How AI is deciding who gets hired

7 min read | Amanda Whicher | Article | Recruiting Market trends Permanent hiring | Information technology sector

Hiring managers use AI tools

The increasing proliferation of artificial intelligence (AI) in all walks of life has rendered it an influential tool across every facet of business, and talent acquisition is no exception. Whether it’s applicant tracking systems (ATS) or automated job descriptions, AI is already working behind the scenes to save time and resources in recruitment.

But just how effective are AI-driven recruitment methods when it comes to finding the right professionals you need, and does their potential hiring boons justify the risk of bias?

Using key findings from our What Workers Want 2024 report, we’ve endeavoured to assess what place – if any – AI has in the hiring process, along with the key risks and opportunities that recruiters and hiring managers need to be aware of.


Who’s using AI tools?

The recruitment marketplace is awash with vendors and suppliers offering tools that claim to leverage AI. These products can in fact make use of a range of emerging technologies, such as machine learning and intelligent automation, but the primary goal remains the same: helping to fill vacancies more quickly and efficiently.

Despite the proliferation of AI tools though, there appears to be some hesitancy around adopting them. Our survey revealed that only 4% of organisations currently use AI screening tools to evaluate job applications – scanning CVs and scoring candidates, for example. However, wider usage could be on the horizon, with nearly a third (30%) of employers predicting there will be a future uptake of the tech.

But just how beneficial are AI tools in the current hiring arena?


AI could discover higher-quality candidates

From sifting through thousands of applications to automatically scheduling interviews, AI tools can streamline the administrative burden of recruitment. Not only can this save on costs, but it also allows recruiters to direct more of their time towards higher-value tasks – potentially helping them source higher-value candidates. According to the employers we surveyed, nearly half (49%) have observed better-quality candidates making it through to first-stage interviews.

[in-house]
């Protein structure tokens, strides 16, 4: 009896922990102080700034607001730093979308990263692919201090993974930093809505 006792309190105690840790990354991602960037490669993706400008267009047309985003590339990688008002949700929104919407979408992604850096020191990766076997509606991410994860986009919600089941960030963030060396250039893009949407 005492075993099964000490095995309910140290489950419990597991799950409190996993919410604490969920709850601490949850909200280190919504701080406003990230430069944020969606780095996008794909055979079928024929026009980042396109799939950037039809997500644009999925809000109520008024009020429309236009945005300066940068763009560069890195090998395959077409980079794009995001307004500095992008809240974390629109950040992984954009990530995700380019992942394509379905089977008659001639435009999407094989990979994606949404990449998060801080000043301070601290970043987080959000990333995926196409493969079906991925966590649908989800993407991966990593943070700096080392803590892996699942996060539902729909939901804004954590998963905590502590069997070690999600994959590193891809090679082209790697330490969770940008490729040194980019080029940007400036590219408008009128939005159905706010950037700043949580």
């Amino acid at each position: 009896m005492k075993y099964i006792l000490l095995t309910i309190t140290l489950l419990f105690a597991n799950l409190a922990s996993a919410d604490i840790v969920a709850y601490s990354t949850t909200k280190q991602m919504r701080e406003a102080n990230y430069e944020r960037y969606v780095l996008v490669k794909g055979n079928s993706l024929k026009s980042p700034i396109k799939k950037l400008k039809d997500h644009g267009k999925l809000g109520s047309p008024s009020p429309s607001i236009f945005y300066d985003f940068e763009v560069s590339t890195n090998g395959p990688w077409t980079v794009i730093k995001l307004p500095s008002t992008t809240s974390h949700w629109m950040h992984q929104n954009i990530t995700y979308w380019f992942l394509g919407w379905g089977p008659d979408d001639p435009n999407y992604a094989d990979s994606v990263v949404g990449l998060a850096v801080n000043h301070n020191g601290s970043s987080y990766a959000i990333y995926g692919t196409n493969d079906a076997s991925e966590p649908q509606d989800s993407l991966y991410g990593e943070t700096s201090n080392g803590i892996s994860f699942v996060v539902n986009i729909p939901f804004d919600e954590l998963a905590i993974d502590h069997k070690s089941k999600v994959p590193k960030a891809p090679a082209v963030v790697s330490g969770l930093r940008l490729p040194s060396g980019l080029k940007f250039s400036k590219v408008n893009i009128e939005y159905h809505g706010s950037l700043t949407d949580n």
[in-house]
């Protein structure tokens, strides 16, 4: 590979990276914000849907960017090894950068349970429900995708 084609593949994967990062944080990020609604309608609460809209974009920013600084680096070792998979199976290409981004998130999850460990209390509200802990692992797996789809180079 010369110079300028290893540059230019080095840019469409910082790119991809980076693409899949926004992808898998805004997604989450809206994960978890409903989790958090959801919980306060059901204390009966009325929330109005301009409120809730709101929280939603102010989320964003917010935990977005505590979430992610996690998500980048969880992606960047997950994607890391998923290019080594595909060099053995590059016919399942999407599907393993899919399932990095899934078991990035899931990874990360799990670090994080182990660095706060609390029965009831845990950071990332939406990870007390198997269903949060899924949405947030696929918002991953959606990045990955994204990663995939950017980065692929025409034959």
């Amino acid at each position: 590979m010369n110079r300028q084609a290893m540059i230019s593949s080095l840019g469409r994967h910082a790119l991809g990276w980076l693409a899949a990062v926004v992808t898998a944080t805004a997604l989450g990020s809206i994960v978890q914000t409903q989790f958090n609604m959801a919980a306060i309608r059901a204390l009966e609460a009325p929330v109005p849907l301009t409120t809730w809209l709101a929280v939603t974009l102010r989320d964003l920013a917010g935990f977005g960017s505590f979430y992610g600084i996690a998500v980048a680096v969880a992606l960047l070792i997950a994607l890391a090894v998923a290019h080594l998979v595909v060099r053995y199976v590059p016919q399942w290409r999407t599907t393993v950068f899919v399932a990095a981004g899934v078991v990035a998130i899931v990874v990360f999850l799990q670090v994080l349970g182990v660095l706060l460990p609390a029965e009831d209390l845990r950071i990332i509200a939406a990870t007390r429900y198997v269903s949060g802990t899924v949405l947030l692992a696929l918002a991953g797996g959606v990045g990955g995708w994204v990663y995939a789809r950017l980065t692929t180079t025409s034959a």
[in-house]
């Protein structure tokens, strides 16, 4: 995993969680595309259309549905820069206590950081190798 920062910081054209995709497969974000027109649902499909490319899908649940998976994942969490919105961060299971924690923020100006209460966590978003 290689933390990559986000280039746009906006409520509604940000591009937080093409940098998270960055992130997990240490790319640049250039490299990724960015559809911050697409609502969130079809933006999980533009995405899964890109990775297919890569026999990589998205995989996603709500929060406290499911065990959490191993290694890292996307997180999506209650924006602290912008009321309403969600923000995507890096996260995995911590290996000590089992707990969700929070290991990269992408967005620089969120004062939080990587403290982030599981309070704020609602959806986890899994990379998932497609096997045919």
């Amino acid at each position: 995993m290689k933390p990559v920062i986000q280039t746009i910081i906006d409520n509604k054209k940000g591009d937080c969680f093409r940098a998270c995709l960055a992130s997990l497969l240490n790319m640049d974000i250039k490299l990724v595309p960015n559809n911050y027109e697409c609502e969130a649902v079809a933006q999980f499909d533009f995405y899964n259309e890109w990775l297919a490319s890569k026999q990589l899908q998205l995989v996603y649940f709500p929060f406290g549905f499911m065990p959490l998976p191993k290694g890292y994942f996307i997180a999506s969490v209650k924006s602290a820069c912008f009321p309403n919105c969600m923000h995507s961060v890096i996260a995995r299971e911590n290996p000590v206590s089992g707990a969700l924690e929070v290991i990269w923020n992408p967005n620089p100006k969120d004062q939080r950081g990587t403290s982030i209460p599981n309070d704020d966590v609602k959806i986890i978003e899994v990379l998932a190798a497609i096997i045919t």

The potential cost-saving and productivity-enhancing benefits could lead some hiring managers to conclude that AI tools are an organisational must. But what happens when bias creeps into the evaluation process?


A resource-saving tool, or a vehicle for bias?

Most AI tools are trained to rely on patterns in past data, but this can perpetuate pre-existing biases and embed them into hiring processes. As is the case in society, these biased behaviours can be varied, and often unintentional. Evaluating a candidate’s vocabulary using AI could, for example, inadvertently lead to discrimination against applicants from certain backgrounds – by way of illustration, it might favour male-orientated word choices for certain roles.

The consequences of algorithmic bias can’t be understated. No progressive business wants to be in a situation where certain backgrounds, demographics or protected characteristics are disadvantaged – or entirely excluded – when recruiting. Aside from the clear ethical motive, companies also risk losing out on the best job applicants if algorithmic bias is left unchecked. It’s therefore essential that the right guardrails and testing are put in place when implementing AI in any hiring stages – along with the necessary human supervision.